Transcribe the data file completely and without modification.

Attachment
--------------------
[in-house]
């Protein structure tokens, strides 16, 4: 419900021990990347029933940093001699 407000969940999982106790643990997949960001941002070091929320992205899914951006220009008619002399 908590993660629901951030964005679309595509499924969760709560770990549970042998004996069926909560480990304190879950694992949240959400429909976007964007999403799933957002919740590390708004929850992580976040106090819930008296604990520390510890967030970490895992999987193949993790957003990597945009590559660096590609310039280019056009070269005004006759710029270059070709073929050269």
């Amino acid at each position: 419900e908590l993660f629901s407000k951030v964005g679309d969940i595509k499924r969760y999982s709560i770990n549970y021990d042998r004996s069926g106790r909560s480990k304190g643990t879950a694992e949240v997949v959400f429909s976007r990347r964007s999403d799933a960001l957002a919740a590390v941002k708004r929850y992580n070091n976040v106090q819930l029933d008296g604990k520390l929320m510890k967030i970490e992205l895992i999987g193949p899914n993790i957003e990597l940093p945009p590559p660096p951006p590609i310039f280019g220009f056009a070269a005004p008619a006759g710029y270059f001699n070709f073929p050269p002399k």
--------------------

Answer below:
[in-house]
């Protein structure tokens, strides 16, 4: 419900021990990347029933940093001699 407000969940999982106790643990997949960001941002070091929320992205899914951006220009008619002399 908590993660629901951030964005679309595509499924969760709560770990549970042998004996069926909560480990304190879950694992949240959400429909976007964007999403799933957002919740590390708004929850992580976040106090819930008296604990520390510890967030970490895992999987193949993790957003990597945009590559660096590609310039280019056009070269005004006759710029270059070709073929050269």
């Amino acid at each position: 419900e908590l993660f629901s407000k951030v964005g679309d969940i595509k499924r969760y999982s709560i770990n549970y021990d042998r004996s069926g106790r909560s480990k304190g643990t879950a694992e949240v997949v959400f429909s976007r990347r964007s999403d799933a960001l957002a919740a590390v941002k708004r929850y992580n070091n976040v106090q819930l029933d008296g604990k520390l929320m510890k967030i970490e992205l895992i999987g193949p899914n993790i957003e990597l940093p945009p590559p660096p951006p590609i310039f280019g220009f056009a070269a005004p008619a006759g710029y270059f001699n070709f073929p050269p002399k």